Don’t you just love it when you find a book that seems to be written just for you? Well, I’ve found MY book. Shauna Niequest’s, “Bread and Wine” literally changed my life. No lie! In 2013, when the book was newly released, I read the words Niequest penned and I felt like someone had finally put language to my love of food and people. She described how hospitality is not simply filling peoples bellies but also filling their souls, and that when we gather around a table, we are truly encountering a Divine exchange. I am definitely a “table person”. At the table we take some of my greatest loves - food, wine, and people. Sharing a dinner in a restaurant is lovely, but nothing beats a home cooked meal, shared over a family dinner table. There’s just something so rich, so loving, so intimate about the whole experience.
But I have been recently thinking about the difference between opening my home to entertain others, and opening my home to offer hospitality. I must confess, as much as I love to welcome people around my table, it’s all too easy to fall into entertainment. Dictionary.com defines entertainment as, “an act, production, that entertains; a diversion; an amusement”. You see, entertainment implies that we are putting on a performance for others. Sure, as you entertain, your guests may laugh, they might forget their troubles for a few hours, but the whole experience is something different when we practice hospitality. Hospitality makes space for people. Hospitality does not offer perfection. Hospitality is not about impressing people with your beautiful house, Top Chef culinary skills, or witty conversation, and I think that can be a major hurdle for us to overcome.
In life, it’s more convenient to entertain people rather than invite them into your home and heart. It’s much easier to perform a role, fulfill a function, and put on a mask than it is to let people see your imperfections, weaknesses, or struggles. As much as a lifestyle of vulnerability and authenticity seems appealing, the reality is that letting people close to seeing the real you is daunting.
And I am not implying that hospitality looks like a perpetual episode of Dr. Phil where we all spill our guts. Brene Brown writes in Daring Greatly (another GREAT book) that, “…over sharing is not vulnerability. In fact, it often results in disconnection, distrust, and disengagement.” (Pg 159). Hospitality is about creating space for people’s hearts, as well as their bellies. It’s about giving space for connection and cultivating trust.
Jesus was the most hospitable of humans. He could often be found in people’s homes, eating food and connecting heart-to-heart. He loved a good party and happily turned water into wine. And like I mentioned recently, we only have to look at John 11 (when Jesus comes to comfort Mary and Martha after the death of their brother, Lazarus) to see how hearts are more important to Jesus than anything else. Before He performed a miracle, before He changed the situation, Jesus approached both Mary and Martha. He talked with them. He wept with them. Jesus made space in His heart to love people, not just entertain, pacify, or distract them. And like Jesus, our goal should be connecting with people’s hearts, not wowing them or impressing them.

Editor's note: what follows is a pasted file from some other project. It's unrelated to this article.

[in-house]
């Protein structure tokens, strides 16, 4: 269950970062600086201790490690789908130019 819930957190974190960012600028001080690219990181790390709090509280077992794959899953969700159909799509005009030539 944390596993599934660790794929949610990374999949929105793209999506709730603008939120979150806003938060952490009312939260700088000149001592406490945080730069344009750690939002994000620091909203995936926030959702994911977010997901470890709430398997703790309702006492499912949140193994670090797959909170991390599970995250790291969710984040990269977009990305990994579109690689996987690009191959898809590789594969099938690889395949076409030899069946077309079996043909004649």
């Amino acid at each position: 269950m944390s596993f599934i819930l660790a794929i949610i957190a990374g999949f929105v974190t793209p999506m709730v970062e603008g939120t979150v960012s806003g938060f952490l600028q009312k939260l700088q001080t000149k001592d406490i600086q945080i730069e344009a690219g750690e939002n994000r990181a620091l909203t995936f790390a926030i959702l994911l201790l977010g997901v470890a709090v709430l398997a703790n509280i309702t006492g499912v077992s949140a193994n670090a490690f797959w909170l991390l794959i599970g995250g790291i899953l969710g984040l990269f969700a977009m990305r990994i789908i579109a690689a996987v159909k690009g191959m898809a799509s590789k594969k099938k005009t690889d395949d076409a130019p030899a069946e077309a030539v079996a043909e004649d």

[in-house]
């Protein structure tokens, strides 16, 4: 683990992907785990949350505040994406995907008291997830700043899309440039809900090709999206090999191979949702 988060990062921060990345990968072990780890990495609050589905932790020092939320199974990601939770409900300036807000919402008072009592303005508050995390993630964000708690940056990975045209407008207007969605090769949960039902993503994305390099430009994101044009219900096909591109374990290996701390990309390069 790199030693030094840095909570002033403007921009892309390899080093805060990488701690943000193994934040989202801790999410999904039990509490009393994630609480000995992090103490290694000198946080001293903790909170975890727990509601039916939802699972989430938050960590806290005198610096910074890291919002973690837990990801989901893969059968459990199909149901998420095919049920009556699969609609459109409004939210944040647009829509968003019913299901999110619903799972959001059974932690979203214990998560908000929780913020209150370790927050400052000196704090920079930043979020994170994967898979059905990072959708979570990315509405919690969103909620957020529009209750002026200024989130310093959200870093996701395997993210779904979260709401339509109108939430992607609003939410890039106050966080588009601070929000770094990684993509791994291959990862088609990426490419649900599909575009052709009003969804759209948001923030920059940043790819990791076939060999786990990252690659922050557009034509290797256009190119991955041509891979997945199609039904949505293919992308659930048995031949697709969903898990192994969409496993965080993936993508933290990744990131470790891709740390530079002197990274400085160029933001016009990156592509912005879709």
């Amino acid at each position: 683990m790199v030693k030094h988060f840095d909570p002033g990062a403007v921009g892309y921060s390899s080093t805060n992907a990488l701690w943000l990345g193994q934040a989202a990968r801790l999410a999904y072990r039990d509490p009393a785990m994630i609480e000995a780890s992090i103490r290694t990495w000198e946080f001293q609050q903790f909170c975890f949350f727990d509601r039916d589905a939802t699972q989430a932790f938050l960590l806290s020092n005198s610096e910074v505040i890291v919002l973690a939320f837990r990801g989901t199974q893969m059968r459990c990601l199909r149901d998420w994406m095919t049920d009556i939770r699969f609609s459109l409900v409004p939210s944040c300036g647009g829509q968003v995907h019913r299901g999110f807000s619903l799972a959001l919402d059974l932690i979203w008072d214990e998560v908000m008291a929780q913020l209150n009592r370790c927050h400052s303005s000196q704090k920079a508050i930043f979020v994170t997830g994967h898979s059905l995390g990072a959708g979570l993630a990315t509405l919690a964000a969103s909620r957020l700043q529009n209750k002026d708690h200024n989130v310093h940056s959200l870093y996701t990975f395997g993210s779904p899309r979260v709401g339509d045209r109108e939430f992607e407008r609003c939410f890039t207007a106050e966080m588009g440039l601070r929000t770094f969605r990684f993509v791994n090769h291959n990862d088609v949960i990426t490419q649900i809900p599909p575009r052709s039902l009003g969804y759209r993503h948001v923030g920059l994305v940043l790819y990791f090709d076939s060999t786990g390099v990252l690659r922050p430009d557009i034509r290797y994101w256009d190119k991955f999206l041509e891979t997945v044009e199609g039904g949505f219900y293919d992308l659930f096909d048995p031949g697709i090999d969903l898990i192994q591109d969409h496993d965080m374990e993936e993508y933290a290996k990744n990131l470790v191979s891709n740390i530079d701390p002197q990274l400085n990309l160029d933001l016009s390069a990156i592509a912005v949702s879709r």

In the season of life I am in, hospitality has been a struggle for me. I am a stay-at-home mum with two kids under two, a third on the way, and a household filled with two dogs and a ridiculous cat. If I am inviting people in to my home for dinner, guests will be greeted by dog hair, a slew of toys, and a very basic Keurig k-cup coffee. And if I am inviting people into my heart, people will see an exhausted mother who is trying to manage a household on one income, and with very, very limited time to spare.
But I am learning that my community is worth the real me. I am learning that they don’t need some plastic version of me. They don’t need a millionaire Sarah who has her house professionally cleaned on a daily basis, or who serves only fancy food and drink. My people need the real me as much as I need the real them. My heart yearns for true connection rather than being entertained or pacified. Like Mary and Martha, I am learning that it’s not about Jesus changing the situation, but it’s about letting my heart be heard as well as hearing the hearts of others.
So today, let’s practice hospitality, not entertainment. Let’s create space in our hearts and homes where we can truly connect, trust, and engage. Be vulnerable. Let’s not try to wow people with our skills, but love them with an open heart. Let’s welcome them, not perform for them. It’s not perfect but it’s beautiful!